Contour Gradient Optimization

Contour Gradient Optimization

Zhou Wu (Department of Electrical and Electronic Engineering, City University of Hong Kong, Hong Kong), Tommy W. S. Chow (Department of Electrical and Electronic Engineering, City University of Hong Kong, Hong Kong), Shi Cheng (Division of Computer Science, The University of Nottingham Ningbo, Ningbo, China) and Yuhui Shi (Department of Electrical and Electronic Engineering, Xi'an Jiaotong-Liverpool University, Suzhou, China)
Copyright: © 2013 |Pages: 28
DOI: 10.4018/jsir.2013040101
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Abstract

Inspired by the local cooperation behavior in the real world, a new evolutionary algorithm Contour Gradient Optimization algorithm (CGO) is proposed for solving optimization problems. CGO is a new type of global search algorithm that emulates the cooperation among neighbors. Each individual in CGO evolves in its neighborhood environment to find a better region. Each individual moves with a velocity measured by the field of its nearest individuals. The field includes the attractive forces from its better neighbor in the higher contour level and the repulsive force from its worse neighbor in the lower contour level. Intensive simulations were performed and the results show that CGO is able to solve the tested multimodal optimization problems globally. In this paper, CGO is thoroughly compared with six different widely used optimization algorithms under sixteen different benchmark functions. The comparative analysis shows that CGO is comparatively better than these algorithms in the respect of accuracy and effectiveness.
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1. Introduction

Optimization is the process of finding the most promising solution for a given problem. It requires maximizing or minimizing a desired objective function globally in a multi-dimensional search space. Optimization has already been one of the most important topics in science and engineering research. In research areas such as machine learning, artificial intelligence, and complex systems, there are plenty of instances that can be regarded as optimization problems. Generally, a continuous optimization problem can be defined as , where is the number of the decision variables. Each variable satisfies a boundary constraint .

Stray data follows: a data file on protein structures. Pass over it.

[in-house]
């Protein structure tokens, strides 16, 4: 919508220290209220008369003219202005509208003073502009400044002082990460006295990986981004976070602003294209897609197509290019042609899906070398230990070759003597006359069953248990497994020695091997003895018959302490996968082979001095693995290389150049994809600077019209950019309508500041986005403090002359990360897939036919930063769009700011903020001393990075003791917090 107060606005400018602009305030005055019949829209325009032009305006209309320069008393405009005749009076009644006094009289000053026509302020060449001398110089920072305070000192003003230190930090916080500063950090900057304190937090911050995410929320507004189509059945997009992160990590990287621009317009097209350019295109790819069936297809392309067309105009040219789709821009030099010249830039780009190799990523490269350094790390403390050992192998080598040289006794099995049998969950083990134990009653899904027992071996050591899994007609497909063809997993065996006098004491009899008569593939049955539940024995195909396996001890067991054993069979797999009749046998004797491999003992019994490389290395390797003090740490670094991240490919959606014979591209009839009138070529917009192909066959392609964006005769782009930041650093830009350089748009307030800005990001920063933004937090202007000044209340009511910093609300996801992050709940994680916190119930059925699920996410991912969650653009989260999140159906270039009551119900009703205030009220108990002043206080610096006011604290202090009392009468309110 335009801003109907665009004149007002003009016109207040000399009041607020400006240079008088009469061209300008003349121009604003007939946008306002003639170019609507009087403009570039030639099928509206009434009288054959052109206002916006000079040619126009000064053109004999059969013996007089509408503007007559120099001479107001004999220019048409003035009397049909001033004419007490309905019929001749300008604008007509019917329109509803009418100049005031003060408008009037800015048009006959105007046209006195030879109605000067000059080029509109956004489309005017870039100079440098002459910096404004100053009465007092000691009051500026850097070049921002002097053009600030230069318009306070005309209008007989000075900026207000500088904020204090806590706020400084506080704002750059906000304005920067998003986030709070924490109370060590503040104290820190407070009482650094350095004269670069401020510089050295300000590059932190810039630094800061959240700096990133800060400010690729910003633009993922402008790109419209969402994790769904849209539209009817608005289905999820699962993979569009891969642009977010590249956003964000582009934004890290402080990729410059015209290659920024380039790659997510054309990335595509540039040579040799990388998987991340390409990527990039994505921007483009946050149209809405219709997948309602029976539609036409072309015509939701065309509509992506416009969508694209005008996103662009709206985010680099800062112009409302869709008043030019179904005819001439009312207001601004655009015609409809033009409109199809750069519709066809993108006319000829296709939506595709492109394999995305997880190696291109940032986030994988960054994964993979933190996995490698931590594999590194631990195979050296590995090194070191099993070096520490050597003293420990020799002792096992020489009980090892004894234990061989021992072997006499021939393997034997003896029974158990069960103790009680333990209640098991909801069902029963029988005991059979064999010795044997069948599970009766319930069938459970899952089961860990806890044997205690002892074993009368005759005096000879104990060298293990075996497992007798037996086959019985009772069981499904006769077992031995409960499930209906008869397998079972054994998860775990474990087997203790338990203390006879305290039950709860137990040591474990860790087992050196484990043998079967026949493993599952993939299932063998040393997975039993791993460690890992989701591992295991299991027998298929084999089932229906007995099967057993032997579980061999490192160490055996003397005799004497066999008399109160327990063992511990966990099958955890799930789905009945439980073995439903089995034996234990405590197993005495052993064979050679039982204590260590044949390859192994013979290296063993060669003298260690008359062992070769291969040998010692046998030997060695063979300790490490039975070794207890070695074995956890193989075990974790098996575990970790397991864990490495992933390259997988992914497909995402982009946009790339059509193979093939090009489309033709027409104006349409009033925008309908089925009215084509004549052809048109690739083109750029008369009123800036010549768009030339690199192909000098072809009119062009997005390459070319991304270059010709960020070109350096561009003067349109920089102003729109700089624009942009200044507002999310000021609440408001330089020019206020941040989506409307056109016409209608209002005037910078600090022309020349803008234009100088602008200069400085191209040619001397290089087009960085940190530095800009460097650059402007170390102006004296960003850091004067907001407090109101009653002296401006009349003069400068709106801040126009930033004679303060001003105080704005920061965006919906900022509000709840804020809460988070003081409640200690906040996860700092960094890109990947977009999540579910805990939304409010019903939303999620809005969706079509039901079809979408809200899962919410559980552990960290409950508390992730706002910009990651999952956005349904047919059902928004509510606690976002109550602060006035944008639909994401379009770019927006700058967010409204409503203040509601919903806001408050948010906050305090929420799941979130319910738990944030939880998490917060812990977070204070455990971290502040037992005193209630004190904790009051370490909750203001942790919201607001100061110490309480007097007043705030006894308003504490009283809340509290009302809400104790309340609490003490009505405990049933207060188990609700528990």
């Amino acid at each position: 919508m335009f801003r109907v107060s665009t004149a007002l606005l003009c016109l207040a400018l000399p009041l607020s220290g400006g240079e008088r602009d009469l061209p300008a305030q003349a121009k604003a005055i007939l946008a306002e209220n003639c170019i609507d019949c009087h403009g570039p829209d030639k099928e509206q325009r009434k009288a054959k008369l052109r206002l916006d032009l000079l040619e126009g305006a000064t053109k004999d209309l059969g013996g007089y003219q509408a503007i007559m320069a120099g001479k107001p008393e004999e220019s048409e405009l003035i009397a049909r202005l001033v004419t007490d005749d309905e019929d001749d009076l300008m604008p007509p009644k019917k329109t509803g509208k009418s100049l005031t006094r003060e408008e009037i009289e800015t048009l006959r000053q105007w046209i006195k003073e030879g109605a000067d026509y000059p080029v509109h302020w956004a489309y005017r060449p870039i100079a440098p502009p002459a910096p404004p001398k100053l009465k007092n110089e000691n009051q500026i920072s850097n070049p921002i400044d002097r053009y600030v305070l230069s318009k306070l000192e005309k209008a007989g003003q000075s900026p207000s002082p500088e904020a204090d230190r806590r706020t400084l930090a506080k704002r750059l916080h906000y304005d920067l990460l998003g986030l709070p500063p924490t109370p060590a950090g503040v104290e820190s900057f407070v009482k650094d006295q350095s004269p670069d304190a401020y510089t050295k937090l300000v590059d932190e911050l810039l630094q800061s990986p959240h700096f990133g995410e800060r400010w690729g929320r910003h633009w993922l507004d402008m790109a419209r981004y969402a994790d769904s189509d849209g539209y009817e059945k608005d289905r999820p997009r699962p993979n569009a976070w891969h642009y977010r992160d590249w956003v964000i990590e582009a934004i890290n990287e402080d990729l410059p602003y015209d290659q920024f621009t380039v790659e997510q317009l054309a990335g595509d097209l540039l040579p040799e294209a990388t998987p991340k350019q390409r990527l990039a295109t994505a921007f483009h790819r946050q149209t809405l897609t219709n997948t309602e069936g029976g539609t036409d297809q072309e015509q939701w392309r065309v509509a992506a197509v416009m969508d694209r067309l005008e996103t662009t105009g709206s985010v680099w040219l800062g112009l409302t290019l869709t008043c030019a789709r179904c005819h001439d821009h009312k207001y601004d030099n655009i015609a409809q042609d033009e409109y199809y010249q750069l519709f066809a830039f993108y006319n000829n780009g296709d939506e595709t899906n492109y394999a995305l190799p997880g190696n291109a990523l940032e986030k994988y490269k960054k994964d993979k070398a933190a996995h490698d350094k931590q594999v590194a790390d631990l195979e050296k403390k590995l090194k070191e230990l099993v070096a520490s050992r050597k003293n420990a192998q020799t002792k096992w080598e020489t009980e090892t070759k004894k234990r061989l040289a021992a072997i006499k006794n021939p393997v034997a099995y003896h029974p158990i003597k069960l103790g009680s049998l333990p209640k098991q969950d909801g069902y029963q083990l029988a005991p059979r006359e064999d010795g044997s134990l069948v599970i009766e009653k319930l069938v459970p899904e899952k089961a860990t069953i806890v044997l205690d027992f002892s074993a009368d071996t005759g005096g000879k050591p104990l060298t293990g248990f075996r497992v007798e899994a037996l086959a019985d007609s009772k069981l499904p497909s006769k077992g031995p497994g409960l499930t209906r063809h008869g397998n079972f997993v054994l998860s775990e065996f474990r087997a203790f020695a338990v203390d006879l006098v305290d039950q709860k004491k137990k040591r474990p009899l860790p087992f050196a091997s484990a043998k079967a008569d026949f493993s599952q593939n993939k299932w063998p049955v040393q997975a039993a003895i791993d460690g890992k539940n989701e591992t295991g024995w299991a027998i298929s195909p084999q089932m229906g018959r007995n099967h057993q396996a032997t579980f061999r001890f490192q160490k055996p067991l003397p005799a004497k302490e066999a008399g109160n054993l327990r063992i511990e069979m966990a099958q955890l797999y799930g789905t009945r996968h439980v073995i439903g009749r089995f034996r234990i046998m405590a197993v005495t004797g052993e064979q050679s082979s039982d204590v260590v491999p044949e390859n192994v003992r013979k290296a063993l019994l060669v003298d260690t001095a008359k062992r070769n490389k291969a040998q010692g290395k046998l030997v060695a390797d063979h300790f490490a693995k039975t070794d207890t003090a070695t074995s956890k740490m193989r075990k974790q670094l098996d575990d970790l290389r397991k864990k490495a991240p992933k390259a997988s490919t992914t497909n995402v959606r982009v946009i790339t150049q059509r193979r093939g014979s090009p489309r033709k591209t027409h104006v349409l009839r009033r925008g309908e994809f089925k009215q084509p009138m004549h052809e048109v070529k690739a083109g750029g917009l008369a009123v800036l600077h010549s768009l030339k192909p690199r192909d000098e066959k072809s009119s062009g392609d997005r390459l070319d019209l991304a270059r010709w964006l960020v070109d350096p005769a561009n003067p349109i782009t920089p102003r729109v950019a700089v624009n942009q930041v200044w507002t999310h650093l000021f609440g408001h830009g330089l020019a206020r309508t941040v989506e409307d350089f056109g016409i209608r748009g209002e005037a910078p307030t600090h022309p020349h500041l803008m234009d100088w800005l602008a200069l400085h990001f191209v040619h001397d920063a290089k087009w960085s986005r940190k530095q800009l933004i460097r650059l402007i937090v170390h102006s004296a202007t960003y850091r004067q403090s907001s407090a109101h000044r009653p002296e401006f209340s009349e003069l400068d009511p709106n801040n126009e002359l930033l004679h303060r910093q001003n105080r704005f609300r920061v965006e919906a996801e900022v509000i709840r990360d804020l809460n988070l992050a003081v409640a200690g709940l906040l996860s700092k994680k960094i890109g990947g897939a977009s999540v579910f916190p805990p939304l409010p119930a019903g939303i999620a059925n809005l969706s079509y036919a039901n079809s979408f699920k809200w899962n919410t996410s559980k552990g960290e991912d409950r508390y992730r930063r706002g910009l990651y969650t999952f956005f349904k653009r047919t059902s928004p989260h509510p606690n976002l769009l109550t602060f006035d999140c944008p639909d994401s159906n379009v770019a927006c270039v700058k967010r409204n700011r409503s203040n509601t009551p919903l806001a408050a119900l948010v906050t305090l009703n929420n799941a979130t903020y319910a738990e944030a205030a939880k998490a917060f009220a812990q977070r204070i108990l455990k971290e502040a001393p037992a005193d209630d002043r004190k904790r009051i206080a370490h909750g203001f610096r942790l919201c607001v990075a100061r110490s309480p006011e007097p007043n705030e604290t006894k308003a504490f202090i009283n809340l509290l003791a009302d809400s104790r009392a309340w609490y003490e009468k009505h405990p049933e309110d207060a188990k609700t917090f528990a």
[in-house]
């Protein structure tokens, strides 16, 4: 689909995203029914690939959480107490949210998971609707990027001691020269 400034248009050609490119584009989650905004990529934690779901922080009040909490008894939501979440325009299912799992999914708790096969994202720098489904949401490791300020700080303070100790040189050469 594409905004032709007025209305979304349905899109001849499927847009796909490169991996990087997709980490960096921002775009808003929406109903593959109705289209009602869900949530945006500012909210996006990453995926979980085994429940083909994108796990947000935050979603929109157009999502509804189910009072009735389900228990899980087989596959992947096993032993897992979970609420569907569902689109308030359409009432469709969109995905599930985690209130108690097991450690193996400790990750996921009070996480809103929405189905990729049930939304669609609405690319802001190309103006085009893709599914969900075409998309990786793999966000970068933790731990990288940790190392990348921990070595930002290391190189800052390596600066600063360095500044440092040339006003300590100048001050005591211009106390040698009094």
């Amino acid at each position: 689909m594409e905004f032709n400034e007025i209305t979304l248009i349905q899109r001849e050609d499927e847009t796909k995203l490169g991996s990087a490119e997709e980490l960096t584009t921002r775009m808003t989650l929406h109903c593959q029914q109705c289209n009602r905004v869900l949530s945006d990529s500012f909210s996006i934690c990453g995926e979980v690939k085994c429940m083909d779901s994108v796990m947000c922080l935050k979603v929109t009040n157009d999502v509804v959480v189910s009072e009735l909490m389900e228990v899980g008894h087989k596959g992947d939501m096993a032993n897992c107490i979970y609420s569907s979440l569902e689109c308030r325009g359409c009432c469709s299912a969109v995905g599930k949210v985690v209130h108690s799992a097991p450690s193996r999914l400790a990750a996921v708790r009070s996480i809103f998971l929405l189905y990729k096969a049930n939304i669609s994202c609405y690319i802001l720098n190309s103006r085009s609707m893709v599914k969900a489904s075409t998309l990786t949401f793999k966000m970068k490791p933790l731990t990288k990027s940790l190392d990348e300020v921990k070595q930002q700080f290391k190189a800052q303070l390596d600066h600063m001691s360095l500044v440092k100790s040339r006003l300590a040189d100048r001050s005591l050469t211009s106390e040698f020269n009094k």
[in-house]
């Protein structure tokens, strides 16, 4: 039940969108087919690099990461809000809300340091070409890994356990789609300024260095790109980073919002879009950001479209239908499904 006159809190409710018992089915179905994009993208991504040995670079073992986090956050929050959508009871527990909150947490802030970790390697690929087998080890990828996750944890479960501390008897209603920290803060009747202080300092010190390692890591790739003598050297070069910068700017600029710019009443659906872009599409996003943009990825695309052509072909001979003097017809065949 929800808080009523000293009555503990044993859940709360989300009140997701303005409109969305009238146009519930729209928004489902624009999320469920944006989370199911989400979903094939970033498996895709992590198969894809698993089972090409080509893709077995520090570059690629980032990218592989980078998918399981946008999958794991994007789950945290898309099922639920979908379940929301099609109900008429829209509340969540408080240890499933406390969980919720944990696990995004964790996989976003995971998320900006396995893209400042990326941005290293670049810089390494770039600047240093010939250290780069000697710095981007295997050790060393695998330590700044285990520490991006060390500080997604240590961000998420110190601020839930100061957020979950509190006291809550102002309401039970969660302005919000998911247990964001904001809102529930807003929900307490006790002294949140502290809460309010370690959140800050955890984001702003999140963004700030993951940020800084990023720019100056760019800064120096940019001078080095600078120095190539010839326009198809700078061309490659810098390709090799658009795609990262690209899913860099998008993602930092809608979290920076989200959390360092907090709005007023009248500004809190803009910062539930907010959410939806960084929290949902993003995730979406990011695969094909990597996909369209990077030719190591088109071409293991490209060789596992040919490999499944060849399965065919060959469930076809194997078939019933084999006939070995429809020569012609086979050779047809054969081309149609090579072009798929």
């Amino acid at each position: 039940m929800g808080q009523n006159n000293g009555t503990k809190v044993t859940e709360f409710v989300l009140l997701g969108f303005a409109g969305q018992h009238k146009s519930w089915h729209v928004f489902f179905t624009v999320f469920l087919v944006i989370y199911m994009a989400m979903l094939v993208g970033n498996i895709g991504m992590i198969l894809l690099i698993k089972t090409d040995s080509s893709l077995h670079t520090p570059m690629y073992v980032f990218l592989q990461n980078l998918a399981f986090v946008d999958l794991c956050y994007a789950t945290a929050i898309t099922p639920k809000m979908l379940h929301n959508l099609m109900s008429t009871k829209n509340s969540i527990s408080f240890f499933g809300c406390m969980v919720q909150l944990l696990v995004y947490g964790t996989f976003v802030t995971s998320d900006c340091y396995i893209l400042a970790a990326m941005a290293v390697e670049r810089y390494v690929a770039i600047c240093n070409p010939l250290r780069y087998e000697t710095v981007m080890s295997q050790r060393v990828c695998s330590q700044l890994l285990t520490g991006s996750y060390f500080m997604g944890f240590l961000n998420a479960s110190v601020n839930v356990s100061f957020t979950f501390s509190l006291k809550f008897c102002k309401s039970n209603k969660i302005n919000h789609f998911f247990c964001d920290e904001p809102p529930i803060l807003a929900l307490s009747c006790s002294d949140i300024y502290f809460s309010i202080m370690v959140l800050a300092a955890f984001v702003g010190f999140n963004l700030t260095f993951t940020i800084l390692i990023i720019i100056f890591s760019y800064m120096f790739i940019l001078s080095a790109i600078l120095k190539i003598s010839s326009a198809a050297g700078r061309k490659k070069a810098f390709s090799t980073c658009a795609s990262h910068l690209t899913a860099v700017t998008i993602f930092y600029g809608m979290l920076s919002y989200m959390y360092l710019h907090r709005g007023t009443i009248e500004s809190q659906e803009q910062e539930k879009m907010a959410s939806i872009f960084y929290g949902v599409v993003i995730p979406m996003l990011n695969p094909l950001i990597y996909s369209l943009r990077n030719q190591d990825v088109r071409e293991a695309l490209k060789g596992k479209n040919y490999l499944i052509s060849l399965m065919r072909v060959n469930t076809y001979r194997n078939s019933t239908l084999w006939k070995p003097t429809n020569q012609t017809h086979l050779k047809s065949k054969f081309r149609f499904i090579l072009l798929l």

Conventional optimization techniques, such as gradient-based methods, can be successfully applied to some relatively less complicated applications. But they are easily getting trapped in the local optima for many multimodal problems in real world. The stochastic algorithms that have been proposed for globally solving optimization problems can be divided into two major categories. The first category is based on the local search strategy such as the simulated annealing algorithm (SA). SA (Kirkpatrick, Gelatt, & Vecchi, 1983) was firstly derived from the analogy to heating and cooling process of materials. Many variants of SA algorithms were subsequently proposed to improve the performance of SA (Ingber, 1996; Wu & Chow, 2007). The second category is based on the global search strategy such as Genetic Algorithm (GA) (Vose, 1999; Kumar & Rockett, 1998; Maruyama & Lgarashi, 2008), Evolution Strategy (ES) (Beyer, 2001), Differential Evolution (DE) (Storn & Price, 1997; Kim et al., 2007; Lampinen & Storn, 2004), Particle Swarm Optimization (PSO) (Eberhart & Kennedy, 1995; Kennedy & Eberhart, 1995; Shi, & Eberhart, 1998; Eberhart & Shi, 2001), and Self-Organizing Migrating Algorithm (SOMA) (Zelinka, 2004). The second category, also called Evolutionary Algorithms (EAs), has become increasingly popular for solving highly complicated optimization problems. Recently, there are other newly developed optimization algorithms using neural networks (Huhse et al., 2002; Milano, Koumoutsakos, & Schmidhuber, 2004). An algorithm called self-organizing potential field network (SOPFN) is proposed with significant performance improvement on solving multimodal problems (Xu & Chow, 2010). SOPFN combines the self-organizing map (SOM) (Kohonen, 1997) and vector potential field algorithm (VPF) (Masoud & Masoud, 2000; Khatib, 1986) to model the search space as a self-organizing potential field. Compared with local search methods, global search methods are not easily getting trapped in the local optima. But the global search algorithms need much more computation time to find the optimum, as they costly explore the whole search space. For example, the original PSO (Eberhart & Kennedy, 1995; Kennedy & Eberhart, 1995) is proposed to evolve each individual using the successful histories cooperatively. In the original PSO, each individual called a particle adapts its position towards its own historical best position and the best position found so far by its companion.

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